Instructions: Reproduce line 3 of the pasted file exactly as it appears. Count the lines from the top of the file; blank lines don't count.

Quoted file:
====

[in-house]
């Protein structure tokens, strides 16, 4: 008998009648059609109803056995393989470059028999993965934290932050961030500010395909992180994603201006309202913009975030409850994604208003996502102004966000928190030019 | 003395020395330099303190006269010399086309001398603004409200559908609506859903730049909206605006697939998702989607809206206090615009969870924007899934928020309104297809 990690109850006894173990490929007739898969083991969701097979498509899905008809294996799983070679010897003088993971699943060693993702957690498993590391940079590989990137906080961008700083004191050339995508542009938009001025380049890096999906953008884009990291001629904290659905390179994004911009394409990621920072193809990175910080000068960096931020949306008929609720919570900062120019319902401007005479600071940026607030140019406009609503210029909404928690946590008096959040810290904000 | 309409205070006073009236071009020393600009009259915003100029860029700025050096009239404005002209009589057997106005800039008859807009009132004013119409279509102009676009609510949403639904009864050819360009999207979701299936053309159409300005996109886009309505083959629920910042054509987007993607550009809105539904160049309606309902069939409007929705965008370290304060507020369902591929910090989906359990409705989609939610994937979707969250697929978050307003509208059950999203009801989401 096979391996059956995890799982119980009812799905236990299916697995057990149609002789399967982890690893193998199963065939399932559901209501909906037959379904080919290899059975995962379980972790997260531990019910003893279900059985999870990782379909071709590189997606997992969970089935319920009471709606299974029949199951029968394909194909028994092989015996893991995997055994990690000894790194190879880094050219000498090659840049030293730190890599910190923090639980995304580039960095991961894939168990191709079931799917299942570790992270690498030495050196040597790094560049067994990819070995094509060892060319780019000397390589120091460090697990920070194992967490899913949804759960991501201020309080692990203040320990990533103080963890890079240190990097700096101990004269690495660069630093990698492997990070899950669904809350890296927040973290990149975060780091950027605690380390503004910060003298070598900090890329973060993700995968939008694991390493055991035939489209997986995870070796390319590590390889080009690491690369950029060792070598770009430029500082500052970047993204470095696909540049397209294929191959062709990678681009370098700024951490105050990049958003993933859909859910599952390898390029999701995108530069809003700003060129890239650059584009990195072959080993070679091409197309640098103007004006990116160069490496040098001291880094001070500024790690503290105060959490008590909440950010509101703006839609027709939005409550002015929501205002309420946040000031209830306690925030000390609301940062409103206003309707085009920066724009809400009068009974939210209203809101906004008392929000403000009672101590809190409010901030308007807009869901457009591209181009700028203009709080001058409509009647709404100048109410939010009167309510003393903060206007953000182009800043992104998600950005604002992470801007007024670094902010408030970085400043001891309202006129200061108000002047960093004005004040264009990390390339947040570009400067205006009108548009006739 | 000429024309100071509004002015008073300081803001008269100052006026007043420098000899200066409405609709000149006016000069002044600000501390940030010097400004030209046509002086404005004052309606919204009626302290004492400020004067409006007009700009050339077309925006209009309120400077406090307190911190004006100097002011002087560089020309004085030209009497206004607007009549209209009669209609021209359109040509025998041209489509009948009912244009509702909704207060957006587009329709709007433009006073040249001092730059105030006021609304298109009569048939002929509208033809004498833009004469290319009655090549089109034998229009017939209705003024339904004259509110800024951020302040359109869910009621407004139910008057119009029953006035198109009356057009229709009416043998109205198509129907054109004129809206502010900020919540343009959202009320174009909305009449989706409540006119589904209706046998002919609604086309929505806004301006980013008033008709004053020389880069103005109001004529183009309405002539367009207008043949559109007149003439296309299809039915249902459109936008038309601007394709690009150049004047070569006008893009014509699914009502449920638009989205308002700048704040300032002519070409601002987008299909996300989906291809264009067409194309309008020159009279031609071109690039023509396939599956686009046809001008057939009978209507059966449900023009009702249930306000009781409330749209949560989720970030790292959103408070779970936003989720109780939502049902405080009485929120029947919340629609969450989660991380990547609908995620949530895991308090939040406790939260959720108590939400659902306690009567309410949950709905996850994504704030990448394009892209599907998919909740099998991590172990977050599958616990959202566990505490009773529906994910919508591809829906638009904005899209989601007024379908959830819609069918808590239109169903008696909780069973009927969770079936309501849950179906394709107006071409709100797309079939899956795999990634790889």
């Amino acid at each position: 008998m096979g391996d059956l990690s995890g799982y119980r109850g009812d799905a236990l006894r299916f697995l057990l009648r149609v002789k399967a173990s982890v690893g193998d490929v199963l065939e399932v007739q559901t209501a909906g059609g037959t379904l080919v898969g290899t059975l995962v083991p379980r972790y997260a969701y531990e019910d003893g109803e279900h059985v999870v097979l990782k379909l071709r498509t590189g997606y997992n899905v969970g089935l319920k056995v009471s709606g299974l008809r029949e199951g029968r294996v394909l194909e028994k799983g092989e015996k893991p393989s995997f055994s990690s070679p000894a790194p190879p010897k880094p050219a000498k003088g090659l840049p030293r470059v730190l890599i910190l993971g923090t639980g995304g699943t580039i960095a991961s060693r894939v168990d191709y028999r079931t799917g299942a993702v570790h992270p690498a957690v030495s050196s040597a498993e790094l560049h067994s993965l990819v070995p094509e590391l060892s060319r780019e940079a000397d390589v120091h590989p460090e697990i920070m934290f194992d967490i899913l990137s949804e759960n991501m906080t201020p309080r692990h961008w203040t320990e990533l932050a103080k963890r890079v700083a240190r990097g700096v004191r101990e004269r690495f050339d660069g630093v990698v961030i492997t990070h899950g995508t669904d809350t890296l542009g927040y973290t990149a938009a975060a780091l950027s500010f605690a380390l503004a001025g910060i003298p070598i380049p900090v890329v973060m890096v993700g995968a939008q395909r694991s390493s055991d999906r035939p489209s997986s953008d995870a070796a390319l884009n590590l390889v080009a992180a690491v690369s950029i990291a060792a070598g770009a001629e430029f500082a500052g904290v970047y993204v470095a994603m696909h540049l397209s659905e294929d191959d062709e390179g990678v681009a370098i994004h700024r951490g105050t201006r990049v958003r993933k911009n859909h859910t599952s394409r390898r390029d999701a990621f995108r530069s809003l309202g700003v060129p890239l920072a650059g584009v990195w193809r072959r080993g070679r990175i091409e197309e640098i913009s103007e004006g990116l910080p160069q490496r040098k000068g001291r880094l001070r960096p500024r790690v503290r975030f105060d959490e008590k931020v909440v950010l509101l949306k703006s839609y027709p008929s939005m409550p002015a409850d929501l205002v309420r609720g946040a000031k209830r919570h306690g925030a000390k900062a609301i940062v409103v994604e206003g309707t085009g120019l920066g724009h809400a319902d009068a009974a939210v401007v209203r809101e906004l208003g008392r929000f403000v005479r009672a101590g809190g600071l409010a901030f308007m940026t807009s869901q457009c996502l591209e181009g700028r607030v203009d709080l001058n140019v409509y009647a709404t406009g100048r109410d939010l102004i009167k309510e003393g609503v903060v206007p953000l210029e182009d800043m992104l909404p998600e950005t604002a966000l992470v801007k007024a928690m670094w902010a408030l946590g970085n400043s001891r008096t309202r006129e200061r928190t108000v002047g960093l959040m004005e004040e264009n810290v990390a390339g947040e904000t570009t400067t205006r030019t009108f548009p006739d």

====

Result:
């Amino acid at each position: 008998m096979g391996d059956l990690s995890g799982y119980r109850g009812d799905a236990l006894r299916f697995l057990l009648r149609v002789k399967a173990s982890v690893g193998d490929v199963l065939e399932v007739q559901t209501a909906g059609g037959t379904l080919v898969g290899t059975l995962v083991p379980r972790y997260a969701y531990e019910d003893g109803e279900h059985v999870v097979l990782k379909l071709r498509t590189g997606y997992n899905v969970g089935l319920k056995v009471s709606g299974l008809r029949e199951g029968r294996v394909l194909e028994k799983g092989e015996k893991p393989s995997f055994s990690s070679p000894a790194p190879p010897k880094p050219a000498k003088g090659l840049p030293r470059v730190l890599i910190l993971g923090t639980g995304g699943t580039i960095a991961s060693r894939v168990d191709y028999r079931t799917g299942a993702v570790h992270p690498a957690v030495s050196s040597a498993e790094l560049h067994s993965l990819v070995p094509e590391l060892s060319r780019e940079a000397d390589v120091h590989p460090e697990i920070m934290f194992d967490i899913l990137s949804e759960n991501m906080t201020p309080r692990h961008w203040t320990e990533l932050a103080k963890r890079v700083a240190r990097g700096v004191r101990e004269r690495f050339d660069g630093v990698v961030i492997t990070h899950g995508t669904d809350t890296l542009g927040y973290t990149a938009a975060a780091l950027s500010f605690a380390l503004a001025g910060i003298p070598i380049p900090v890329v973060m890096v993700g995968a939008q395909r694991s390493s055991d999906r035939p489209s997986s953008d995870a070796a390319l884009n590590l390889v080009a992180a690491v690369s950029i990291a060792a070598g770009a001629e430029f500082a500052g904290v970047y993204v470095a994603m696909h540049l397209s659905e294929d191959d062709e390179g990678v681009a370098i994004h700024r951490g105050t201006r990049v958003r993933k911009n859909h859910t599952s394409r390898r390029d999701a990621f995108r530069s809003l309202g700003v060129p890239l920072a650059g584009v990195w193809r072959r080993g070679r990175i091409e197309e640098i913009s103007e004006g990116l910080p160069q490496r040098k000068g001291r880094l001070r960096p500024r790690v503290r975030f105060d959490e008590k931020v909440v950010l509101l949306k703006s839609y027709p008929s939005m409550p002015a409850d929501l205002v309420r609720g946040a000031k209830r919570h306690g925030a000390k900062a609301i940062v409103v994604e206003g309707t085009g120019l920066g724009h809400a319902d009068a009974a939210v401007v209203r809101e906004l208003g008392r929000f403000v005479r009672a101590g809190g600071l409010a901030f308007m940026t807009s869901q457009c996502l591209e181009g700028r607030v203009d709080l001058n140019v409509y009647a709404t406009g100048r109410d939010l102004i009167k309510e003393g609503v903060v206007p953000l210029e182009d800043m992104l909404p998600e950005t604002a966000l992470v801007k007024a928690m670094w902010a408030l946590g970085n400043s001891r008096t309202r006129e200061r928190t108000v002047g960093l959040m004005e004040e264009n810290v990390a390339g947040e904000t570009t400067t205006r030019t009108f548009p006739d």